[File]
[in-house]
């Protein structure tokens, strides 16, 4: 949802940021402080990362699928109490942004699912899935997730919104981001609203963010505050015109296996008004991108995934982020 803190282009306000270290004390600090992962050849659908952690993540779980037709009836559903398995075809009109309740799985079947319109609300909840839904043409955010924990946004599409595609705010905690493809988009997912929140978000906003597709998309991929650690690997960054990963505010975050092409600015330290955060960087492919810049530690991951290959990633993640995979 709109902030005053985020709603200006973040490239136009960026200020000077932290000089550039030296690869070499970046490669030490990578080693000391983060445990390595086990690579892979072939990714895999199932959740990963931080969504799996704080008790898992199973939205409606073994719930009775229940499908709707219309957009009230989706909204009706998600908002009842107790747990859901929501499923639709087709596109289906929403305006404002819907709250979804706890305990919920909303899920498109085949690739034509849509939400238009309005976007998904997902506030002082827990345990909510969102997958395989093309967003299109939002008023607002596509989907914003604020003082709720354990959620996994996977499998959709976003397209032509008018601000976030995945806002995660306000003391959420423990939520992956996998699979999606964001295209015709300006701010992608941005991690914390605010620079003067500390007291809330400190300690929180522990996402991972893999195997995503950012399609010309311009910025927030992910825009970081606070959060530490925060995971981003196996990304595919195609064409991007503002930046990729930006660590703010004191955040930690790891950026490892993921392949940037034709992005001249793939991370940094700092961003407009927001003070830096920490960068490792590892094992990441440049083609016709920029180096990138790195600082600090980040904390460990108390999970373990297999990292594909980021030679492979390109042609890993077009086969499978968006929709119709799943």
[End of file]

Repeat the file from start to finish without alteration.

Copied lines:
[in-house]
């Protein structure tokens, strides 16, 4: 949802940021402080990362699928109490942004699912899935997730919104981001609203963010505050015109296996008004991108995934982020 803190282009306000270290004390600090992962050849659908952690993540779980037709009836559903398995075809009109309740799985079947319109609300909840839904043409955010924990946004599409595609705010905690493809988009997912929140978000906003597709998309991929650690690997960054990963505010975050092409600015330290955060960087492919810049530690991951290959990633993640995979 709109902030005053985020709603200006973040490239136009960026200020000077932290000089550039030296690869070499970046490669030490990578080693000391983060445990390595086990690579892979072939990714895999199932959740990963931080969504799996704080008790898992199973939205409606073994719930009775229940499908709707219309957009009230989706909204009706998600908002009842107790747990859901929501499923639709087709596109289906929403305006404002819907709250979804706890305990919920909303899920498109085949690739034509849509939400238009309005976007998904997902506030002082827990345990909510969102997958395989093309967003299109939002008023607002596509989907914003604020003082709720354990959620996994996977499998959709976003397209032509008018601000976030995945806002995660306000003391959420423990939520992956996998699979999606964001295209015709300006701010992608941005991690914390605010620079003067500390007291809330400190300690929180522990996402991972893999195997995503950012399609010309311009910025927030992910825009970081606070959060530490925060995971981003196996990304595919195609064409991007503002930046990729930006660590703010004191955040930690790891950026490892993921392949940037034709992005001249793939991370940094700092961003407009927001003070830096920490960068490792590892094992990441440049083609016709920029180096990138790195600082600090980040904390460990108390999970373990297999990292594909980021030679492979390109042609890993077009086969499978968006929709119709799943």